Suit Against Immigration Law Divides Capitol Hill
Updated: 3:36 p.m.
A Justice Department lawsuit challenging Arizona’s new immigration law has prompted jeers from many Republicans on Capitol Hill and a mixed bag of responses from Arizona Democrats.
Arizona’s two Republican Senators are questioning the Obama administration’s commitment to border security in light of the lawsuit, filed Tuesday afternoon in U.S. District Court in Phoenix. Sens. Jon Kyl and John McCain issued a statement saying it was “far too premature” for the administration to challenge the new law in court, since it does not take effect until later this month.
“The American people must wonder whether the Obama Administration is really committed to securing the border when it sues a state that is simply trying to protect its people by enforcing immigration law,” the Senators wrote. Kyl and McCain have defended the state law as necessary by arguing that federal efforts to secure the border with Mexico have been inadequate.
The Justice Department sued Arizona and asked a federal judge to prevent the law from taking effect until the lawsuit has been decided. The department argues that the new immigration law runs afoul of the pre-emption doctrine entailed in the Constitution’s Supremacy Clause, which dictates that federal law supersedes state statutes. “The Constitution and federal law do not permit the development of a patchwork of state and local immigration policies throughout the country,” Justice Department officials wrote in a 54-page brief.
Justice Department officials argued that permitting a hodgepodge of state and local policies would make it difficult for the federal government to enforce federal immigration laws.
Kyl and McCain said the lawsuit’s basis is faulty. “The Obama administration has not done everything it can do to protect the people of Arizona from the violence and crime illegal immigration brings to our state,” they wrote. “Until it does, the federal government should not be suing Arizona on the grounds that immigration enforcement is solely a federal responsibility.”
The lawsuit also quickly drew fire from House Minority Leader John Boehner (R-Ohio), House Republican Study Committee Chairman Tom Price (Ga.) and House Judiciary ranking member Lamar Smith (R-Texas).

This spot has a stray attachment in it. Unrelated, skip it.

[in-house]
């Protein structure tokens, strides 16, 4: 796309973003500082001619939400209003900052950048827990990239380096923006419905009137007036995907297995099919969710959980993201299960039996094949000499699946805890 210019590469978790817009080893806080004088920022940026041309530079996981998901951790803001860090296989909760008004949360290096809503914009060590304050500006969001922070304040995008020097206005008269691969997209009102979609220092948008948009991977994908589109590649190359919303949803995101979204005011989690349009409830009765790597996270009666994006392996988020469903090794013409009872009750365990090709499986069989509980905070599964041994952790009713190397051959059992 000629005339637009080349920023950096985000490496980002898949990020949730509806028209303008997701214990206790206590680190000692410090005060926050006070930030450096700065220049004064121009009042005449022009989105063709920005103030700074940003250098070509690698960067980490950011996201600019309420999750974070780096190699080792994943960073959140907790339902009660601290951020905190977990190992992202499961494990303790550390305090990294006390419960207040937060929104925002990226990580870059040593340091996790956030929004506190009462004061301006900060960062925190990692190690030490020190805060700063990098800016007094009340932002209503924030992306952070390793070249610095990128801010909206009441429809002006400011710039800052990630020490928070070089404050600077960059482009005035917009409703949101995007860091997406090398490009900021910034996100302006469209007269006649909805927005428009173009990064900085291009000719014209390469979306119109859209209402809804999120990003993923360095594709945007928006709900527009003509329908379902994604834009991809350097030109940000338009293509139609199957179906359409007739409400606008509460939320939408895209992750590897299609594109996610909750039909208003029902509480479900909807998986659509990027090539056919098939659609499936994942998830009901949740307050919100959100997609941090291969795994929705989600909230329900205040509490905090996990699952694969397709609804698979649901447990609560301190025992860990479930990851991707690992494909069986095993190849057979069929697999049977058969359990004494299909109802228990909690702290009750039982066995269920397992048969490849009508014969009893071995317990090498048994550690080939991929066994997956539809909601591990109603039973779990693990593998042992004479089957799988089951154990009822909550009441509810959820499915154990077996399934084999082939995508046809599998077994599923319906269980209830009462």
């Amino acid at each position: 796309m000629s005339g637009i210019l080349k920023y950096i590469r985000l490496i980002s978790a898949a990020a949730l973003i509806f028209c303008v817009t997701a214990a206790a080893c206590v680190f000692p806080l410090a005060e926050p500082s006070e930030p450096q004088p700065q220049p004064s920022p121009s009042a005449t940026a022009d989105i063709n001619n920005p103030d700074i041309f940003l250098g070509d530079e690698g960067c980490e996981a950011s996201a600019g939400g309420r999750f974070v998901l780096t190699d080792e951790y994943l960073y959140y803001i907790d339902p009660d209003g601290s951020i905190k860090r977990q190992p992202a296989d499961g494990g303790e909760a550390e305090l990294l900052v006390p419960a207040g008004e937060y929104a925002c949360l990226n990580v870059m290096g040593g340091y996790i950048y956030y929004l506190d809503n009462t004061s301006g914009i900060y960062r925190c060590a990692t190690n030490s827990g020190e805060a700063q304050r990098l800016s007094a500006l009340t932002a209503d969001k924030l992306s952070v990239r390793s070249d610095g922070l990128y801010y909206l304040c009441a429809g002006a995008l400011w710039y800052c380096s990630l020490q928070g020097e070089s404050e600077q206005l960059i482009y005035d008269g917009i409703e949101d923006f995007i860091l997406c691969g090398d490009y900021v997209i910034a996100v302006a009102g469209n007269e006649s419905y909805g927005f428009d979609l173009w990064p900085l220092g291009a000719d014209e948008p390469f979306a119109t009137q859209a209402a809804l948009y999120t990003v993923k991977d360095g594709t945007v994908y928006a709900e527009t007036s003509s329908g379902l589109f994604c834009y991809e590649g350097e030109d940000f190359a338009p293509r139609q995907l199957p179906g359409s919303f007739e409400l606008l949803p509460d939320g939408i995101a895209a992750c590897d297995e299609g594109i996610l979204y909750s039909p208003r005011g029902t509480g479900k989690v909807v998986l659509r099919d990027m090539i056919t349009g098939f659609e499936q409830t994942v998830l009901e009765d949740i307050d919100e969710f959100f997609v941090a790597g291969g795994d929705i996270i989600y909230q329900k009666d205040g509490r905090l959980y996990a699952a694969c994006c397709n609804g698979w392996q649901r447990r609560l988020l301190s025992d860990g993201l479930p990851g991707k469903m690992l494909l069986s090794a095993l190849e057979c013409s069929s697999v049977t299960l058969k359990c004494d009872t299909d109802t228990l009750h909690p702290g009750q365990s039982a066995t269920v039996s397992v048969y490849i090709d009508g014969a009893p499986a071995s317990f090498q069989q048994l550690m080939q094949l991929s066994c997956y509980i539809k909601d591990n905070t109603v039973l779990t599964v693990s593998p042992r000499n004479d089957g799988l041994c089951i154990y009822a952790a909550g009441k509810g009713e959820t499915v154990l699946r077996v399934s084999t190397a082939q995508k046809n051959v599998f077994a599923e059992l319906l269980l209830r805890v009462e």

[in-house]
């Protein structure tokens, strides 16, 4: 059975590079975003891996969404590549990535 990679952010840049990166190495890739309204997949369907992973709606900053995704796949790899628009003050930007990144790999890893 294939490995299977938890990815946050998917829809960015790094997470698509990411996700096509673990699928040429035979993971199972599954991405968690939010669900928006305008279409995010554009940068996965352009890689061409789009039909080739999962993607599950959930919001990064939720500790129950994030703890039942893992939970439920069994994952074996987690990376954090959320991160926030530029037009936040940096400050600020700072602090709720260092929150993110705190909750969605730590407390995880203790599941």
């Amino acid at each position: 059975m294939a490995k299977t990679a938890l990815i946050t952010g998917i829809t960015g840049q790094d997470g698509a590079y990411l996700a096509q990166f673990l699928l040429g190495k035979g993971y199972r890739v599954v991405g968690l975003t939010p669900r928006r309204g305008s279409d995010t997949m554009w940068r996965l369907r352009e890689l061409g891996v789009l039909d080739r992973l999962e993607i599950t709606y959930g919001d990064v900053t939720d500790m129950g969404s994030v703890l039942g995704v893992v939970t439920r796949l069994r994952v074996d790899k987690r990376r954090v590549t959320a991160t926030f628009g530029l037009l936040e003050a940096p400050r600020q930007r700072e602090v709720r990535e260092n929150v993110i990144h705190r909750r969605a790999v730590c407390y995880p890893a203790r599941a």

“The people of Arizona have a right to enforce their own laws, especially if the federal government is failing to live up to its responsibilities,” Boehner said in a statement Tuesday.
Criticism also came from two Arizona Democrats in competitive races. Rep. Ann Kirkpatrick called the lawsuit “a sideshow” that would distract “from the real task at hand,” while Rep. Harry Mitchell said that he was “disappointed” and that the administration had chosen the “wrong direction.”
Members of the Congressional Hispanic Caucus, meanwhile, have been urging the administration to mount a legal challenge to the law, which they say underscores the need for Congress to act on a comprehensive immigration overhaul. Caucus Chairwoman Nydia Velázquez (D-N.Y.) said the Justice Department rightly had “made it clear that state laws which violate the Constitution will not go uncontested.”
One of the most vocal opponents of the law, Rep. Raúl Grijalva (D-Ariz.), applauded the lawsuit, as did organizations including the American Civil Liberties Union and the American Immigration Council.
“This is exactly the right time for our federal government to send a message about the importance of fairness and equality under the law,” Grijalva said. “I join many others in thanking the president for his outreach and his leadership, and I look forward to working with him to ensure that justice is done for the people of Arizona and the country.”